Methodological issues in climate law

Alexander Zahar*

*Corresponding author for this work

Research output: Contribution to journalReview articlepeer-review

6 Citations (Scopus)

Abstract

This article is the fifth in a series of papers on the International Law Association's assertion that the principle of prevention (i.e. the obligation of states in international law to prevent transboundary harm, also known as the no-harm rule) properly belongs to the corpus of international climate change law.1 I have been the only participant in the debate so far to refute the ila's position. Here, I respond to the fourth article in the series, by Benoit Mayer. While Mayer has produced a lucid and helpful argument, he commits several errors in the process of defending and elaborating the ila thesis. I address them under this essay's broad title because they are essentially errors of method.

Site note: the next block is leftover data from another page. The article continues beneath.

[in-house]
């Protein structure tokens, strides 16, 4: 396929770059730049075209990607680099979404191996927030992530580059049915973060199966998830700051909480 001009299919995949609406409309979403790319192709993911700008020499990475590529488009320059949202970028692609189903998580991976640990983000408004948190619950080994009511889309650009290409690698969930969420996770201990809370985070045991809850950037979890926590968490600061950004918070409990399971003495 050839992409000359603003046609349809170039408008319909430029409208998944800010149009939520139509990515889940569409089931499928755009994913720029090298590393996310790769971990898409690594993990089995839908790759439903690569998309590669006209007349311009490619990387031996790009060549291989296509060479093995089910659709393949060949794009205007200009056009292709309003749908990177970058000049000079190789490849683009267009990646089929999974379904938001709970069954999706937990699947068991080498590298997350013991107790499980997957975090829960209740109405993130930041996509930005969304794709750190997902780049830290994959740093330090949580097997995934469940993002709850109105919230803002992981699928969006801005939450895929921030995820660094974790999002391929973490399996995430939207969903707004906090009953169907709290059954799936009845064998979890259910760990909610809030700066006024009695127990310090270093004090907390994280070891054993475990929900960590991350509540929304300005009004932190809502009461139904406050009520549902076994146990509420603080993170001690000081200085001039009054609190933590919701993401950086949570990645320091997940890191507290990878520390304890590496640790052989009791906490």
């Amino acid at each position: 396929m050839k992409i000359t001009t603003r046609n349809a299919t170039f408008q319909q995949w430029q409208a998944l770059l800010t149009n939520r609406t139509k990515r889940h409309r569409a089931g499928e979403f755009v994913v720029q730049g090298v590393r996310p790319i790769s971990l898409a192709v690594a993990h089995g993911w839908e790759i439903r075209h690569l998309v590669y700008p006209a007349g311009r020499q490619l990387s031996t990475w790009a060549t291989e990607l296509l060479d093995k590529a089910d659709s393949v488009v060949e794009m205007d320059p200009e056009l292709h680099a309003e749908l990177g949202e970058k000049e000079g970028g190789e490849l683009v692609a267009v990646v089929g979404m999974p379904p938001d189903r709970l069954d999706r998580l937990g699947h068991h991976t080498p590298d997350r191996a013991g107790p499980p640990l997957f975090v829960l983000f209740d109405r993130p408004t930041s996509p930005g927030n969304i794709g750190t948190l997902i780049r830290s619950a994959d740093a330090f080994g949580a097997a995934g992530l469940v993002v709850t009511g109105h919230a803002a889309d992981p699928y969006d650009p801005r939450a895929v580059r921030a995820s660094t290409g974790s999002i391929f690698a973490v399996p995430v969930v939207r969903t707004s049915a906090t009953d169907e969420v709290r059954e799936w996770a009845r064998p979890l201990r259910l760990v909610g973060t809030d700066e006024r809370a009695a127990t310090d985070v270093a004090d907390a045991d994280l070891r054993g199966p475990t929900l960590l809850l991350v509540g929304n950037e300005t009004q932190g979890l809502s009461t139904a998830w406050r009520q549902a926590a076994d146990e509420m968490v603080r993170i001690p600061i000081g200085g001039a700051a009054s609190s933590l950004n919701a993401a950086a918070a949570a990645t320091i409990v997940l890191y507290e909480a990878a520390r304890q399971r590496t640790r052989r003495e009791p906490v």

Original languageEnglish
Pages (from-to)25-34
Number of pages10
JournalClimate Law
Volume5
Issue number1
DOIs
Publication statusPublished - 26 Aug 2015

Keywords

  • International Law Association
  • mediated v. cumulative environmental damage
  • no-harm rule
  • prevention obligation

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